The public sector, which included cooperatives and businesses managed directly by the government, was composed of large agro-industrial complexes (agrokombinats) where production was linked to the transformation processes. State cooperatives and businesses were concentrated in the most productive areas of the country, such as Vojvodina and East Croatia, and absorbed almost all the investments and aid for this sector. The peripheral areas were of course penalised by this kind of policy-making.
But the differences shouldn’t just be looked at in a historical context. Going back to the 90s, the conflicts damaged the production capacity, worsening the situation and forcing productivity to 'run after' the standards dating back to before the transition in terms of production and profits. Lastly, a further element that chracterised the Balkan transition was the strong presence of non-governmental organisations. Together with the international organisations in the territory, they encouraged - albeit with variable results - the opening up towards new models for managing agricultural and rural systems. An element that did not typically exist, at least not in such a significant way, in Central-Eastern Europe.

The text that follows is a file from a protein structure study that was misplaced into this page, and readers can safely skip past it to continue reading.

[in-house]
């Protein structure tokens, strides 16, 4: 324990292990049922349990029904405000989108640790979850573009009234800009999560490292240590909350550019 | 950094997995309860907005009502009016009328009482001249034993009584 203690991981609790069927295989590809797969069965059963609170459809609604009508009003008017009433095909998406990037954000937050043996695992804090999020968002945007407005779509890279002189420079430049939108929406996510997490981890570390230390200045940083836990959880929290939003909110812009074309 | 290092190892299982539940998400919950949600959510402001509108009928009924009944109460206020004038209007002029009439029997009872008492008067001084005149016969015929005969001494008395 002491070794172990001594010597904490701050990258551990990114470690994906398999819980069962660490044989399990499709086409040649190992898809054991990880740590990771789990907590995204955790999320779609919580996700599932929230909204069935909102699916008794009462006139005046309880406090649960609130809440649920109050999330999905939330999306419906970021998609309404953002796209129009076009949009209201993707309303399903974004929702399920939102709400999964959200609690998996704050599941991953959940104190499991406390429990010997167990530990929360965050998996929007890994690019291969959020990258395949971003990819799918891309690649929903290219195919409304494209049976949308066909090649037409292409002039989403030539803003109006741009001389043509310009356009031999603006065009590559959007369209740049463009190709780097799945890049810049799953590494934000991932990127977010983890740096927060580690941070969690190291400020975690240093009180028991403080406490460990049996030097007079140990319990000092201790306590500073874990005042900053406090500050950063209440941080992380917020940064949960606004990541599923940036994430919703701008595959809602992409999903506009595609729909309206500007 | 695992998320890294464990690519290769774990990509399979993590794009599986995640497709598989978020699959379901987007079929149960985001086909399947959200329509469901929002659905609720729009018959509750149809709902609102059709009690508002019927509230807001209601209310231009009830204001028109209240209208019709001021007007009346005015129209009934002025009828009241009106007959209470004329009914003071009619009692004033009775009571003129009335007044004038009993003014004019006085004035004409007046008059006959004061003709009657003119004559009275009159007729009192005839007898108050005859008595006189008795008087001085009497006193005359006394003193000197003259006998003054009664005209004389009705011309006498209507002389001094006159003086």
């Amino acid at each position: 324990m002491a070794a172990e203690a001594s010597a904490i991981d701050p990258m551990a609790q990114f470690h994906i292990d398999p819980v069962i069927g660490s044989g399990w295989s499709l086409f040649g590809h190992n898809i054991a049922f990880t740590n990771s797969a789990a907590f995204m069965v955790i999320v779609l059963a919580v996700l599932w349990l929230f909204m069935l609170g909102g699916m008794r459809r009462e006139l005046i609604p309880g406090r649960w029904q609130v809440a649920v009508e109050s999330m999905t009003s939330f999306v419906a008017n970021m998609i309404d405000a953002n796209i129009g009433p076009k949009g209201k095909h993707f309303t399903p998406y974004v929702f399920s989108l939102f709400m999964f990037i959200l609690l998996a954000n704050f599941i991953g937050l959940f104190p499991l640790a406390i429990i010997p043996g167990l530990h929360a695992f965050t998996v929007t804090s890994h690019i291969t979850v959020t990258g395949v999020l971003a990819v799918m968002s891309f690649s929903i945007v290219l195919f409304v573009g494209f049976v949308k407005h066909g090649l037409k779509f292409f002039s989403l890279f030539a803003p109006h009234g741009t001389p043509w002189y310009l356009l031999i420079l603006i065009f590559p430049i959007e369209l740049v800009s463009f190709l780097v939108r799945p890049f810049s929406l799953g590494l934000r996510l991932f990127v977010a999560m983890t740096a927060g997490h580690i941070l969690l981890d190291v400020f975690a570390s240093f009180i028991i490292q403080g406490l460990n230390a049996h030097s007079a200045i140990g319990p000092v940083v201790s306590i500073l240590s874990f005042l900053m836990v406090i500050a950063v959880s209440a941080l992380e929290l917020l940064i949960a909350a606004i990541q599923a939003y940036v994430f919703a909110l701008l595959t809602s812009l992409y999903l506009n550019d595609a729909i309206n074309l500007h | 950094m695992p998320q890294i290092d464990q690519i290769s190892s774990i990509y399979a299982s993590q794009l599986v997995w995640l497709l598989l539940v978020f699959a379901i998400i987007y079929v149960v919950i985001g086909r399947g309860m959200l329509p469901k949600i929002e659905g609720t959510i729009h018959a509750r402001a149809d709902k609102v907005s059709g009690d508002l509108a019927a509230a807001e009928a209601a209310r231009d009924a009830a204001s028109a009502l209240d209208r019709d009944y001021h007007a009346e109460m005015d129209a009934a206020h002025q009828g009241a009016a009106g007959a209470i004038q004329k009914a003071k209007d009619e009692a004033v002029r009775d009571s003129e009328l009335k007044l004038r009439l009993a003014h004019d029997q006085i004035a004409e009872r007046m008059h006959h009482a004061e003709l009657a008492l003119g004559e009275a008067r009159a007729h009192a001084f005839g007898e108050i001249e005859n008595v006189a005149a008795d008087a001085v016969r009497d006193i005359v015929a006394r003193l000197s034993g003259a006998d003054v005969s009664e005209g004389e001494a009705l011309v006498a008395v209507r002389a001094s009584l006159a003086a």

Protectionism and Regional Markets
In the 2000-2010 decade the level of protectionism in all countries was gradually reduced, mainly due to the implementation of the CEFTA 2006 - Central European Free Trade Agreement1 . Substituting 36 bilateral agreements, it was signed in December of 2006, by all the Western Balkans plus Moldova, thus affecting a market of almost 27 million consumers.
The CEFTA has enabled a step ahead containing trade barriers and increasing transparency, therefore contributing to the overall growth of exchanges on a regional level, representing an important step towards the complete integration with international markets. Although not directly connected to the WTO, signing the Central European Free Trade Agreement means complete respect of the principles dictated by the World Trade Organization, of which, as of June 2011, only Albania, Croatia and Macedonia are members. For Bosnia Herzegovina, Montenegro, Kosovo and Serbia, negotiations are underway, with the entrance of Serbia expected by the end of 2011.